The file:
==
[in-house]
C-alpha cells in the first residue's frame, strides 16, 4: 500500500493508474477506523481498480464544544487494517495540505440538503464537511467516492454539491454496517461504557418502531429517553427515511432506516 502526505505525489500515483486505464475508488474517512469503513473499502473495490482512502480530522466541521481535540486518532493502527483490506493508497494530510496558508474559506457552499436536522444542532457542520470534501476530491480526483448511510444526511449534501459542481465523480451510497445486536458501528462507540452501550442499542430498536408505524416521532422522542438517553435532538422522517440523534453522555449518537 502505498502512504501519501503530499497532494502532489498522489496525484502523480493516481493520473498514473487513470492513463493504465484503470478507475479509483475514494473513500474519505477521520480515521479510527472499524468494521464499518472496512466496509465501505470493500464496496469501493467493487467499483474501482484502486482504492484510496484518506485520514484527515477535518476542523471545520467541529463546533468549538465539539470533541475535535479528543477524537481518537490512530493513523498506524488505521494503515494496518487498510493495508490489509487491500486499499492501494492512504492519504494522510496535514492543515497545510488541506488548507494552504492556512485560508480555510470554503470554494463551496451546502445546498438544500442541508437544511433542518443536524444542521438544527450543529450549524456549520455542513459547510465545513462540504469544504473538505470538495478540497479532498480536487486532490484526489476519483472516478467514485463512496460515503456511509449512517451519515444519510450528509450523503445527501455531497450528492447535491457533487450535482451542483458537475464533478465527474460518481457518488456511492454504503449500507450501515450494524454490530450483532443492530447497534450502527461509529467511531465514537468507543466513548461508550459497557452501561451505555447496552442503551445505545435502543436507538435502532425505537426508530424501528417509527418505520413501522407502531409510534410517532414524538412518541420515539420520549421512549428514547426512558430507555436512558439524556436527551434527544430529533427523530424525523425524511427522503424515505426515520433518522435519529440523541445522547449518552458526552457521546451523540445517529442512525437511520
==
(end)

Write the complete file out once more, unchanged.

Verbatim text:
[in-house]
C-alpha cells in the first residue's frame, strides 16, 4: 500500500493508474477506523481498480464544544487494517495540505440538503464537511467516492454539491454496517461504557418502531429517553427515511432506516 502526505505525489500515483486505464475508488474517512469503513473499502473495490482512502480530522466541521481535540486518532493502527483490506493508497494530510496558508474559506457552499436536522444542532457542520470534501476530491480526483448511510444526511449534501459542481465523480451510497445486536458501528462507540452501550442499542430498536408505524416521532422522542438517553435532538422522517440523534453522555449518537 502505498502512504501519501503530499497532494502532489498522489496525484502523480493516481493520473498514473487513470492513463493504465484503470478507475479509483475514494473513500474519505477521520480515521479510527472499524468494521464499518472496512466496509465501505470493500464496496469501493467493487467499483474501482484502486482504492484510496484518506485520514484527515477535518476542523471545520467541529463546533468549538465539539470533541475535535479528543477524537481518537490512530493513523498506524488505521494503515494496518487498510493495508490489509487491500486499499492501494492512504492519504494522510496535514492543515497545510488541506488548507494552504492556512485560508480555510470554503470554494463551496451546502445546498438544500442541508437544511433542518443536524444542521438544527450543529450549524456549520455542513459547510465545513462540504469544504473538505470538495478540497479532498480536487486532490484526489476519483472516478467514485463512496460515503456511509449512517451519515444519510450528509450523503445527501455531497450528492447535491457533487450535482451542483458537475464533478465527474460518481457518488456511492454504503449500507450501515450494524454490530450483532443492530447497534450502527461509529467511531465514537468507543466513548461508550459497557452501561451505555447496552442503551445505545435502543436507538435502532425505537426508530424501528417509527418505520413501522407502531409510534410517532414524538412518541420515539420520549421512549428514547426512558430507555436512558439524556436527551434527544430529533427523530424525523425524511427522503424515505426515520433518522435519529440523541445522547449518552458526552457521546451523540445517529442512525437511520